St. Rupert's Church is traditionally considered to be the oldest church in Vienna. The church is located in one of the oldest parts of the city, the section of the Roman Vindobona. According to legend, it was founded by Cunald and Gisalrich, companions of Rupert during his occupation of the seat of bishop of Salzburg. However, because Salzburg had influence over religious issues in Vienna between 796 and 829, it is more probable that it was founded in this period.
The first reference in historical documentation is in a document of 1200 when Duke Heinrich II Jasomirgott describes a gift to the Schottenstift church. The document also mentions the Ruprechtskirche, which is labeled the oldest in the city. After the destruction of the Roman settlement, the core part of the city grew in the area near the church. It was the seat of the religious administration before that function was transferred to the Stephansdom in 1147. During the Middle Ages, the church was the seat of the Salt Office, which distributed salt to individual buyers and ensured its quality. The church overlooks the jetty of the salt merchants on the Danube channel.
The ivy-covered church has been rebuilt and altered many times in its history. In 1276, it was damaged by fire and modified. The choir dates from the 13th century, while the southern nave dates from the 15th century. In 1622, it was redecorated in Baroque style. It was also somewhat damaged by shellfire during World War II and affected by the demolition of the nearby ruins of another building. In the middle of the apse, there are two Romanesque stained-glass windows.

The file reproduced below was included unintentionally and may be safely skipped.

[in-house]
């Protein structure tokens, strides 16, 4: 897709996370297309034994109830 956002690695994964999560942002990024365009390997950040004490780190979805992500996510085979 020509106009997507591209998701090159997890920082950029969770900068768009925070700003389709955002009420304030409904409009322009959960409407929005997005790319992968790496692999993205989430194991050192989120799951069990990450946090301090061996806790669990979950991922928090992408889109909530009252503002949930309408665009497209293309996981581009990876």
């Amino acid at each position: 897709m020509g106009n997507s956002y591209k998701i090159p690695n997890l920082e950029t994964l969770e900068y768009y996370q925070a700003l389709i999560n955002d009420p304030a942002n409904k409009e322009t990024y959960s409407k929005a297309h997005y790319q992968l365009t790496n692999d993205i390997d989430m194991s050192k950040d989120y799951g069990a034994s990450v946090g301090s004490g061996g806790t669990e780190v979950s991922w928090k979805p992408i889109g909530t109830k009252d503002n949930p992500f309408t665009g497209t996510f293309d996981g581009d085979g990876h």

The oldest bells in Vienna are located in the church, dating from around 1280. The oldest glass window panes (dating from approximately 1370) can be found in the church. They depict a crucified Christ and the Madonna with baby. The arch on the western gallery has a plaque with the label AEIOU 1439, an undecyphered motto of Emperor Frederick III. The plaque was designed to commemorate the entrance of the emperor to Vienna on December 6, 1439.
A relic of the sarcophagus of Saint Vitalis is located in the church containing the remains of a claimed Christian victim from the Roman catacombs. This memorial of victimization has special meaning in modern times because the Gestapo headquarters, which was used for torture and the organization of Jewish deportations, was located nearby in the Morzinplatz square.References:
Kerameikos was the potters" quarter of the city, from which the English word 'ceramic' is derived, and was also the site of an important cemetery and numerous funerary sculptures erected along the road out of the city towards Eleusis.
The earliest tombs at the Kerameikos date from the Early Bronze Age (2700-2000 BC), and the cemetery appears to have continuously expanded from the sub-Mycenaean period (1100-1000 BC). In the Geometric (1000-700 BC) and Archaic periods (700-480 BC) the number of tombs increased; they were arranged inside tumuli or marked by funerary monuments. The cemetery was used incessantly from the Hellenistic period until the Early Christian period (338 BC until approximately the sixth century AD).
The most important Athenian vases come from the tombs of the Kerameikos. Among them is the famous “Dipylon Oinochoe”, which bears the earliest inscription written in the Greek alphabet (second half of the eighth century BC). The site"s small museum houses the finds from the Kerameikos excavations.